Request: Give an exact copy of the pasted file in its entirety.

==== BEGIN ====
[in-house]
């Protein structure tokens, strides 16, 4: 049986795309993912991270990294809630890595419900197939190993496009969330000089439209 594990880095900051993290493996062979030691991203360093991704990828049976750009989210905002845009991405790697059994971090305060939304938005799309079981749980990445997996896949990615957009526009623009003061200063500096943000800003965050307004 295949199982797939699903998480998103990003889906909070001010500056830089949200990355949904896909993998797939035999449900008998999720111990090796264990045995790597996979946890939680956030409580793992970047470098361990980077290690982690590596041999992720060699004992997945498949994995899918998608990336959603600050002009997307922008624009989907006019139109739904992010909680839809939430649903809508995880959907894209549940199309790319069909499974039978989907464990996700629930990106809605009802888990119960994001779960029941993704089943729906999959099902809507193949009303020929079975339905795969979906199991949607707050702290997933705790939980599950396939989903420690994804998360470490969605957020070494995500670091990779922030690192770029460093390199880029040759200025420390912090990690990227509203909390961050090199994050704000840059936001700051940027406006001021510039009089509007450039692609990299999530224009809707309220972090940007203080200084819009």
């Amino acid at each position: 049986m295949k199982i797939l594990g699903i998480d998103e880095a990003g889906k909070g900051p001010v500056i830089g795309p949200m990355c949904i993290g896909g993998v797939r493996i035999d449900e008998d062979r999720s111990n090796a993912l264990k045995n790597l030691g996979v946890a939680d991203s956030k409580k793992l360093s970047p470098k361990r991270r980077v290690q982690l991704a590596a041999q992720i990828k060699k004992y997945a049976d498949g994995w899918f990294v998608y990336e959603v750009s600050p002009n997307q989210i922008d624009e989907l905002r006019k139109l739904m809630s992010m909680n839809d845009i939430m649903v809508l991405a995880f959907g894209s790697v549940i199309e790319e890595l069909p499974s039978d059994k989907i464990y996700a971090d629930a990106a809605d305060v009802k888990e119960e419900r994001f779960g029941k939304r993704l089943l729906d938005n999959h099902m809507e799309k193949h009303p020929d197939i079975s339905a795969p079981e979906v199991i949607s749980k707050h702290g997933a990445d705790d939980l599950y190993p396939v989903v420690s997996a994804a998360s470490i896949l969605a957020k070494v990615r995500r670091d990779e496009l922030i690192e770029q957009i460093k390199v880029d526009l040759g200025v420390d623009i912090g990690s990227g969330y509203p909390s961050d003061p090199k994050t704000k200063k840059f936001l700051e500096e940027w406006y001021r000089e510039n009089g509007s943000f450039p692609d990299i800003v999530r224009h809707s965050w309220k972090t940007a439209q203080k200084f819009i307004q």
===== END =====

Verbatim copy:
[in-house]
């Protein structure tokens, strides 16, 4: 049986795309993912991270990294809630890595419900197939190993496009969330000089439209 594990880095900051993290493996062979030691991203360093991704990828049976750009989210905002845009991405790697059994971090305060939304938005799309079981749980990445997996896949990615957009526009623009003061200063500096943000800003965050307004 295949199982797939699903998480998103990003889906909070001010500056830089949200990355949904896909993998797939035999449900008998999720111990090796264990045995790597996979946890939680956030409580793992970047470098361990980077290690982690590596041999992720060699004992997945498949994995899918998608990336959603600050002009997307922008624009989907006019139109739904992010909680839809939430649903809508995880959907894209549940199309790319069909499974039978989907464990996700629930990106809605009802888990119960994001779960029941993704089943729906999959099902809507193949009303020929079975339905795969979906199991949607707050702290997933705790939980599950396939989903420690994804998360470490969605957020070494995500670091990779922030690192770029460093390199880029040759200025420390912090990690990227509203909390961050090199994050704000840059936001700051940027406006001021510039009089509007450039692609990299999530224009809707309220972090940007203080200084819009």
């Amino acid at each position: 049986m295949k199982i797939l594990g699903i998480d998103e880095a990003g889906k909070g900051p001010v500056i830089g795309p949200m990355c949904i993290g896909g993998v797939r493996i035999d449900e008998d062979r999720s111990n090796a993912l264990k045995n790597l030691g996979v946890a939680d991203s956030k409580k793992l360093s970047p470098k361990r991270r980077v290690q982690l991704a590596a041999q992720i990828k060699k004992y997945a049976d498949g994995w899918f990294v998608y990336e959603v750009s600050p002009n997307q989210i922008d624009e989907l905002r006019k139109l739904m809630s992010m909680n839809d845009i939430m649903v809508l991405a995880f959907g894209s790697v549940i199309e790319e890595l069909p499974s039978d059994k989907i464990y996700a971090d629930a990106a809605d305060v009802k888990e119960e419900r994001f779960g029941k939304r993704l089943l729906d938005n999959h099902m809507e799309k193949h009303p020929d197939i079975s339905a795969p079981e979906v199991i949607s749980k707050h702290g997933a990445d705790d939980l599950y190993p396939v989903v420690s997996a994804a998360s470490i896949l969605a957020k070494v990615r995500r670091d990779e496009l922030i690192e770029q957009i460093k390199v880029d526009l040759g200025v420390d623009i912090g990690s990227g969330y509203p909390s961050d003061p090199k994050t704000k200063k840059f936001l700051e500096e940027w406006y001021r000089e510039n009089g509007s943000f450039p692609d990299i800003v999530r224009h809707s965050w309220k972090t940007a439209q203080k200084f819009i307004q």